Games » Boston Red SoxMay8
Small ball vs. the big inning
The Kansas City Star
If you want to make a case against small ball — and lots of people do — just look at the seventh and eighth innings of this game.
In the seventh inning, with the Royals down by a run, Jeff Francoeur and Mike Moustakas led off with singles. Chris Getz did his job and bunted what would have been the tying and go-ahead runs into scoring position.
Then things got funky. Alcides Escobar laid down what appeared to be a “safety squeeze” bunt. The safety squeeze requires a better bunt than a suicide squeeze because the runner waits to see whether the ball is down in the right area before breaking to the plate. A suicide squeeze will be successful if the bunt gets down anywhere.
Francoeur was blocked off the plate, and the run didn’t score. (Of course, you might argue that the Royals didn’t play small enough ball and go right to the suicide squeeze. It looked as though Francoeur would have scored easily if that had been the call.) After that, pinch hitter Brayan Pena struck out, and a promising inning went up in smoke.
In the eighth, two walks and a long ball courtesy of Billy Butler put the Royals on top to stay. Like I said yesterday, home runs are hard to come by, but when you get one, they do come in handy.
• There was a nice piece of bat handling in the second inning. Mike Moustakas was on third, Chris Getz was at the plate. The Red Sox had their infielders charge in as the pitch was delivered. Getz served the ball over the shortstop’s head for an RBI single. I have seen harder shots off a sand wedge, but it got the job done.
• In the same inning, Humberto Quintero was thrown out trying to steal second base. Once again, in case you didn’t believe me the first time, Humberto Quintero was thrown out trying to steal second base.
• I didn’t have a stopwatch on Red Sox pitcher Daniel Bard — I didn’t think I needed to — so I have no idea whether Quintero’s attempt was justified. (I timed Bard later, and he was extraordinarily slow to the plate. But I don’t know how slow Bard would had to have been for Humberto make it — slower than he was, for sure.)
• When you think about what the Royals are doing on the bases, separate base-running (which has been pretty good) from base stealing (which has had some problems). They are not the same thing.
• In the top of the fourth inning, Alex Gordon broke in on a Mike Aviles fly ball, then had to reverse course. The ball dropped in, and Aviles scored on a Dustin Pedroia single. It happened at twilight, the same time Alex lost a ball in Monday’s game.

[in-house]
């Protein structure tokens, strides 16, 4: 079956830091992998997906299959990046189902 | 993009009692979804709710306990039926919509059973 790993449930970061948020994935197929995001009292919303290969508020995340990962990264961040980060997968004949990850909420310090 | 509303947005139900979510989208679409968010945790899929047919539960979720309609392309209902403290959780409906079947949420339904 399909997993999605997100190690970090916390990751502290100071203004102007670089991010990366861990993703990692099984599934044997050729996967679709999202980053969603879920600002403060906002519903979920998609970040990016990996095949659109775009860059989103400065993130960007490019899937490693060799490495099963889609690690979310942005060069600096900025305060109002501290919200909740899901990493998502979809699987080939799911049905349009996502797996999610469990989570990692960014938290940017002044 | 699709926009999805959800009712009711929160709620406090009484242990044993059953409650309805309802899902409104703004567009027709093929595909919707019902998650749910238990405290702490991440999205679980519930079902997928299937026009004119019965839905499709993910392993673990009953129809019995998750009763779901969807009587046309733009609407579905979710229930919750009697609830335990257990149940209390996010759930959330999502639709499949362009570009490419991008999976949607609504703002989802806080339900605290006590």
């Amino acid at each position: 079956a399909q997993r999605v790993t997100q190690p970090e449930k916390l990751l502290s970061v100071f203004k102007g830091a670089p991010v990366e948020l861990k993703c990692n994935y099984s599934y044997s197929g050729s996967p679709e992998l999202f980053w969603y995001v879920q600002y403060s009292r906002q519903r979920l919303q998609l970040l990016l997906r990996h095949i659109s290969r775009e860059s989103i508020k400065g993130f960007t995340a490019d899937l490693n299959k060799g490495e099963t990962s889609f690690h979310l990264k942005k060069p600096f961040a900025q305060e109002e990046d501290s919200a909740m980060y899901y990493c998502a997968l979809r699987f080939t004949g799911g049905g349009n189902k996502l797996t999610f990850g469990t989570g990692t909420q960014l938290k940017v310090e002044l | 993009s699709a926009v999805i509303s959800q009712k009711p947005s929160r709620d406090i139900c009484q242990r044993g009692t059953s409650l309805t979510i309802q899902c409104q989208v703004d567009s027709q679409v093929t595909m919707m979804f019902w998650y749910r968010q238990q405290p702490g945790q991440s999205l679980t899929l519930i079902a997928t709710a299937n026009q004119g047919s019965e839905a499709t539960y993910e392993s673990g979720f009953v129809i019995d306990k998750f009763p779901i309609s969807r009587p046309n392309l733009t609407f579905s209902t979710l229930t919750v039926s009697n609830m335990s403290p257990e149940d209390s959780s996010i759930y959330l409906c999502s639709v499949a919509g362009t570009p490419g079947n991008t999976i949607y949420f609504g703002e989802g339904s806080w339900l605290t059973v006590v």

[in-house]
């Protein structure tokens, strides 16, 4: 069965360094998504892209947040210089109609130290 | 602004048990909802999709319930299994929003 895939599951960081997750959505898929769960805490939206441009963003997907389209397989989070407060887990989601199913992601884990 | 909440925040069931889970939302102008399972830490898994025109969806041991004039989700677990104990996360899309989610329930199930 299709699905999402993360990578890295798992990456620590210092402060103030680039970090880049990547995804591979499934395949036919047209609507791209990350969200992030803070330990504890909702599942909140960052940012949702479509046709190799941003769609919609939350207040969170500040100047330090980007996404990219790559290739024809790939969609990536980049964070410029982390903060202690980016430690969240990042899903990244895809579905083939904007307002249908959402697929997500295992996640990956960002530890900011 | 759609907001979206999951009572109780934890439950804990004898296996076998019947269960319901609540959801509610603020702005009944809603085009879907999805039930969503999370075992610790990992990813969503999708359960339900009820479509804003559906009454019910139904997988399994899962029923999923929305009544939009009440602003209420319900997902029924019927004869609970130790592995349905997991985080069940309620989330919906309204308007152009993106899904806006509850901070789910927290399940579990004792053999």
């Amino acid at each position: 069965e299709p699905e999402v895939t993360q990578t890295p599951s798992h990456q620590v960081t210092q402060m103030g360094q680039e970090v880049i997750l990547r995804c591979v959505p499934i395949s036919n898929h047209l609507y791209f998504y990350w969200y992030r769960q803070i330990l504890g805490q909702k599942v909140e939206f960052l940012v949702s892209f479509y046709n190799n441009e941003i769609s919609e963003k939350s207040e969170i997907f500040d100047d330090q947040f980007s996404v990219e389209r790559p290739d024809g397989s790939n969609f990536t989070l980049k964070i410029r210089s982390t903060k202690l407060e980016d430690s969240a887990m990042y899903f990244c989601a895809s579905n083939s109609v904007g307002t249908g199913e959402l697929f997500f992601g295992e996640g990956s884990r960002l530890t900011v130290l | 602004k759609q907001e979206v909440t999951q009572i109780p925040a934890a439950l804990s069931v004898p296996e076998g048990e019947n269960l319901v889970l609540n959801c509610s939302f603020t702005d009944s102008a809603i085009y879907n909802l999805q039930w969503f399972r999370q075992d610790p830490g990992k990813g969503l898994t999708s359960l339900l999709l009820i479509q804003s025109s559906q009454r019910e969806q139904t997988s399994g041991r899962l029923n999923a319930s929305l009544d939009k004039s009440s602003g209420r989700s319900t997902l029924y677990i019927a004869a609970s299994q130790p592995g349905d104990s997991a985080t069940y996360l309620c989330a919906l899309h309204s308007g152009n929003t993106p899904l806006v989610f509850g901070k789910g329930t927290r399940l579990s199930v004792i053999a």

• Getz made a throwing error on a double-play ball in the fifth inning. That was bad enough, but what was worse, Eric Hosmer did not knock the ball down. A run scored when the ball went past first base as Hosmer stretched for it. If at all possible, a first baseman needs to come off the bag to knock down bad throws. The ball is more important than the bag.
Making an adjustment
Before the Royals’ last series in Detroit, manager Ned Yost talked to Jeff Francoeur about pitch selection. Like a lot of the Royals hitters, Jeff was trying to do too much. Pitchers could run balls in on his hands and Jeff would bite, trying to hit one out — trying to be the guy who turned things around for a struggling team.
Ned talked to Jeff about getting back to the approach he took last year, and here’s what Frenchy did in the next seven games: He went 8 for 24 with four walks and three doubles. That’s only six games, but it is an example of the kind of in-season adjustment that hitters — or at least smart hitters — make all the time.
If you like this website, Tim Bogar, the Boston bench coach, deserves a lot of credit. I met Bogie 20 years ago in Williamsport, Pa., when he was an infielder working his way through the New York Mets’ system. We stayed in touch, and when The Star decided to do this website, I called Bogie for his advice. If he ever leaves baseball, Tim should teach journalism. Here was what he told me:
1.) Watch the game. Play close attention to every pitch. Don’t get distracted. You can’t multitask, or you’ll miss something important. No texting. No tweeting.
2.) Think small. Everybody will cover the three-run home run. Instead, go talk to the guy who broke up the double play to keep the inning alive so the three run-home run could be hit. Most of the media have to cover the big stuff, but by the time they get done with that, the small stuff often gets left out. Not having an assigned story is an advantage. Think small.
3.) Make the first encounter positive. “If I’ve never met you and I make two errors and then you want to talk to me, it will not go well,” Bogar told me. Establish a relationship first. Make the player understand that you will cover the positive things that happen and he will be much more receptive to talking about the negative things. If a player don’t like or trust you, he will speak in cliches. Once he thinks you will be fair, he will be more open.
4.) Have conversations, not interviews. Pull out a notebook, and things change. You’re doing an interview. Start a conversation and let things flow. I’ve told my editors that they never need to think up a story assignment for me. The game, the players and the coaches will suggest better story ideas than I could ever conceive of on my own. A conversation about the weather will morph into throwing a ball after a rain delay. Put the notebook away. Just talk to people and see where you wind up.
Like I said, if you like this website, Tim Bogar deserves a lot of the credit. And if I don’t get this posted until Wednesday morning because I was out drinking beer and eating wings late last night, blame Bogie.